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anonymous

  • one year ago

Proofs..

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  1. anonymous
    • one year ago
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    @jim_thompson5910 mind helping with one more? :/

  2. jim_thompson5910
    • one year ago
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    what's your question?

  3. anonymous
    • one year ago
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    oops wrong one

  4. anonymous
    • one year ago
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    1 Attachment
  5. jim_thompson5910
    • one year ago
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    what's the reasoning for line 2? any idea?

  6. anonymous
    • one year ago
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    No. I mean they are talking about one angle being equal to itself..

  7. jim_thompson5910
    • one year ago
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    which property makes that true?

  8. anonymous
    • one year ago
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    Angle of a triangle? :l I'm clueless

  9. jim_thompson5910
    • one year ago
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    when you look into a mirror, you see your ______

  10. anonymous
    • one year ago
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    REFLECTION

  11. anonymous
    • one year ago
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    This is why I like your help. you make in understandable.

  12. jim_thompson5910
    • one year ago
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    yep REFLEction so the REFLExive property is why A = A is true. it's trivial and seems kinda stupid (of course something is equal to itself, how could it not?) but at the same time it's good to have a rigorous set of rules

  13. jim_thompson5910
    • one year ago
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    see the first line http://www.regentsprep.org/regents/math/geometry/gpb/theorems.htm

  14. anonymous
    • one year ago
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    I feel like you have a folder of math websites. You have so many helpful ones o.o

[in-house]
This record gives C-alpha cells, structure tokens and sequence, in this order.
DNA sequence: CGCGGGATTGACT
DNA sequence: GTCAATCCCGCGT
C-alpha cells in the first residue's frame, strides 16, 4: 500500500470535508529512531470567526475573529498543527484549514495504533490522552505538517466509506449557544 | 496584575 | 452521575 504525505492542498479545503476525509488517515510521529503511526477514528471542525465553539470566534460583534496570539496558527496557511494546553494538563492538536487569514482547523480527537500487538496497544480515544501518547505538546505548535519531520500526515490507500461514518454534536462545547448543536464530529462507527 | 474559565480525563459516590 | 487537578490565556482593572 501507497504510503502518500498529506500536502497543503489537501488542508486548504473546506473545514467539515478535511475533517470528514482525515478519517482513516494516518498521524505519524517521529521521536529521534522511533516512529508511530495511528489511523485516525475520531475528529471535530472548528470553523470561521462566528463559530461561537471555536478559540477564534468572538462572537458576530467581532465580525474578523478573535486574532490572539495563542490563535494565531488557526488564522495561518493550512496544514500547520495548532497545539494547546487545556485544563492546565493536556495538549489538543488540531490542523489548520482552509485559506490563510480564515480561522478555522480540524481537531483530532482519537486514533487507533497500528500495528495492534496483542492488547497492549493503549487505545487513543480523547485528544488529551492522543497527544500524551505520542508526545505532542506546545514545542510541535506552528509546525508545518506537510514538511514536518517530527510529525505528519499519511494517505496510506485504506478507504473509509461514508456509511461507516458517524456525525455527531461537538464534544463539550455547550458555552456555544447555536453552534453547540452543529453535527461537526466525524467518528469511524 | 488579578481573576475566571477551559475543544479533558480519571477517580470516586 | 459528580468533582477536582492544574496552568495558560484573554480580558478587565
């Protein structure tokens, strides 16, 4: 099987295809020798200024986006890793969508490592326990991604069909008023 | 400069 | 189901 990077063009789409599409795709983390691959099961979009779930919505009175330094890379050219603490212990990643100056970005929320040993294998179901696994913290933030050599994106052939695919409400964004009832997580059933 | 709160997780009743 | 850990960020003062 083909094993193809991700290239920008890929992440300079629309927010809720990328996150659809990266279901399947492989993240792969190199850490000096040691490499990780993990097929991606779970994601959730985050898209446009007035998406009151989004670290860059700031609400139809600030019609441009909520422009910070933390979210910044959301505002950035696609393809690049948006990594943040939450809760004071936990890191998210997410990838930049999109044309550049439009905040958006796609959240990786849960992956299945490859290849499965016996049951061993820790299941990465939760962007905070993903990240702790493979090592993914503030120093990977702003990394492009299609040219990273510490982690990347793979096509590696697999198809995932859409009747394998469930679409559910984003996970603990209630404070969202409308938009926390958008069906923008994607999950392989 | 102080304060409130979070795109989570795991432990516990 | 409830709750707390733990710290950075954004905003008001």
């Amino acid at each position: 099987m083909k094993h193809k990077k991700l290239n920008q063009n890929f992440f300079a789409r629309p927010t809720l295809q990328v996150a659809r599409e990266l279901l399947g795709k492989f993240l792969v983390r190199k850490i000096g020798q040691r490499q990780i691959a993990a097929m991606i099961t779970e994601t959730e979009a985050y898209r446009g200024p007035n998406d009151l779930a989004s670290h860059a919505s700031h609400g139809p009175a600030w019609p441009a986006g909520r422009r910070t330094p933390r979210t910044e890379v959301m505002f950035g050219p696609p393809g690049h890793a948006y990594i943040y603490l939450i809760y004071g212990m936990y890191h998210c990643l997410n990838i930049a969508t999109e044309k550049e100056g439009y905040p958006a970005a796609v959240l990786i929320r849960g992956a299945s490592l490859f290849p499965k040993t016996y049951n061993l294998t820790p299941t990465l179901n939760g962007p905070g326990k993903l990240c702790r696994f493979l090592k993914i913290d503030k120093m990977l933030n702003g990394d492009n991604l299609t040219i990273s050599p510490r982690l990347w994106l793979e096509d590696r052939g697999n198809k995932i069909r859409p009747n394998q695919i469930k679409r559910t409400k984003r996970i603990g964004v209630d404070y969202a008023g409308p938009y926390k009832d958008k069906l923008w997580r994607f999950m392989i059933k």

15. jim_thompson5910
    • one year ago
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    sometimes, but others I google

  16. jim_thompson5910
    • one year ago
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    and regents prep tends to pop up a lot (esp with geometry)

  17. anonymous
    • one year ago
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    ahh.

  18. anonymous
    • one year ago
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    So what about the last line?

  19. anonymous
    • one year ago
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    Corresponding sides?

  20. jim_thompson5910
    • one year ago
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    I'm checking your line 3 and line 4

  21. anonymous
    • one year ago
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    alright

  22. jim_thompson5910
    • one year ago
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    from this link we visited earlier http://www.regentsprep.org/regents/math/geometry/gp11/LsimilarProof.htm I'm going to focus on the SAS similarity theorem. See attached

    1 Attachment
  23. jim_thompson5910
    • one year ago
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    That theorem says if you have a pair of corresponding congruent angles, and you have that proportion mentioned in the attachment, then the triangles are similar

  24. anonymous
    • one year ago
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    okay

  25. anonymous
    • one year ago
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    was one of the lines wrong or are we on the last line?

  26. jim_thompson5910
    • one year ago
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    so that's the reason for line 3.

  27. jim_thompson5910
    • one year ago
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    we only use the AA theorem IF we had 2 congruent corresponding angles. We had that last time, but we don't have that this time